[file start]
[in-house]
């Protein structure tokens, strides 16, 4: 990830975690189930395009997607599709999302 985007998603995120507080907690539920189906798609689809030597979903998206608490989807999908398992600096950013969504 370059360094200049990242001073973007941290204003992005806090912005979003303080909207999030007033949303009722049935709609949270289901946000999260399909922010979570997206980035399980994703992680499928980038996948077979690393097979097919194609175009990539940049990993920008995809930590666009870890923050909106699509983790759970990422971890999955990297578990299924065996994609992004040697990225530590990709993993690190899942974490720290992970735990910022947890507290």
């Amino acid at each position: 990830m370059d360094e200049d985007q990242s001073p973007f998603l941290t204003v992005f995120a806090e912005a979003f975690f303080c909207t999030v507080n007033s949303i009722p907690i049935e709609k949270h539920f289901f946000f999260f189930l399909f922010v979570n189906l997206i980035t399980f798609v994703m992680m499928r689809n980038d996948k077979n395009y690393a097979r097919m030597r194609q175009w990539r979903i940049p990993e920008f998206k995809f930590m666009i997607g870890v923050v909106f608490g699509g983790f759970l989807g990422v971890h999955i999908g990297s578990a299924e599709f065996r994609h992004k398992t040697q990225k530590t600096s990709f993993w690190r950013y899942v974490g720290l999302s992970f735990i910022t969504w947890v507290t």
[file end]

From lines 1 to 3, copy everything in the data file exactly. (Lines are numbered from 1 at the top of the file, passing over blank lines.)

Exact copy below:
[in-house]
């Protein structure tokens, strides 16, 4: 990830975690189930395009997607599709999302 985007998603995120507080907690539920189906798609689809030597979903998206608490989807999908398992600096950013969504 370059360094200049990242001073973007941290204003992005806090912005979003303080909207999030007033949303009722049935709609949270289901946000999260399909922010979570997206980035399980994703992680499928980038996948077979690393097979097919194609175009990539940049990993920008995809930590666009870890923050909106699509983790759970990422971890999955990297578990299924065996994609992004040697990225530590990709993993690190899942974490720290992970735990910022947890507290």
């Amino acid at each position: 990830m370059d360094e200049d985007q990242s001073p973007f998603l941290t204003v992005f995120a806090e912005a979003f975690f303080c909207t999030v507080n007033s949303i009722p907690i049935e709609k949270h539920f289901f946000f999260f189930l399909f922010v979570n189906l997206i980035t399980f798609v994703m992680m499928r689809n980038d996948k077979n395009y690393a097979r097919m030597r194609q175009w990539r979903i940049p990993e920008f998206k995809f930590m666009i997607g870890v923050v909106f608490g699509g983790f759970l989807g990422v971890h999955i999908g990297s578990a299924e599709f065996r994609h992004k398992t040697q990225k530590t600096s990709f993993w690190r950013y899942v974490g720290l999302s992970f735990i910022t969504w947890v507290t």